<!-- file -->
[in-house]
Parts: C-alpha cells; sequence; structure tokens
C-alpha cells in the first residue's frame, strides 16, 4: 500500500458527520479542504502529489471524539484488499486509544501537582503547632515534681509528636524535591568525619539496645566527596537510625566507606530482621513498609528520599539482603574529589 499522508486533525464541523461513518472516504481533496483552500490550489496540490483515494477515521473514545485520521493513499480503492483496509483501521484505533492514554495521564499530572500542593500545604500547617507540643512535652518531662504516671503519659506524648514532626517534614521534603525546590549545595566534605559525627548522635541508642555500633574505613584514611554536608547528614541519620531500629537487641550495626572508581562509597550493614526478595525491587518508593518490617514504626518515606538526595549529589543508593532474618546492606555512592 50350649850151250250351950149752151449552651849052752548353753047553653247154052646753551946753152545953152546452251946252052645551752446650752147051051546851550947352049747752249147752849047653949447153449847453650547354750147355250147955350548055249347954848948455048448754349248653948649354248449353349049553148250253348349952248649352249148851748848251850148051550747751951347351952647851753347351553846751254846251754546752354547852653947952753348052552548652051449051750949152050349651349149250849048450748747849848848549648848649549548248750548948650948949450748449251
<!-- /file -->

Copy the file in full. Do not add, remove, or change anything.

[in-house]
Parts: C-alpha cells; sequence; structure tokens
C-alpha cells in the first residue's frame, strides 16, 4: 500500500458527520479542504502529489471524539484488499486509544501537582503547632515534681509528636524535591568525619539496645566527596537510625566507606530482621513498609528520599539482603574529589 499522508486533525464541523461513518472516504481533496483552500490550489496540490483515494477515521473514545485520521493513499480503492483496509483501521484505533492514554495521564499530572500542593500545604500547617507540643512535652518531662504516671503519659506524648514532626517534614521534603525546590549545595566534605559525627548522635541508642555500633574505613584514611554536608547528614541519620531500629537487641550495626572508581562509597550493614526478595525491587518508593518490617514504626518515606538526595549529589543508593532474618546492606555512592 50350649850151250250351950149752151449552651849052752548353753047553653247154052646753551946753152545953152546452251946252052645551752446650752147051051546851550947352049747752249147752849047653949447153449847453650547354750147355250147955350548055249347954848948455048448754349248653948649354248449353349049553148250253348349952248649352249148851748848251850148051550747751951347351952647851753347351553846751254846251754546752354547852653947952753348052552548652051449051750949152050349651349149250849048450748747849848848549648848649549548248750548948650948949450748449251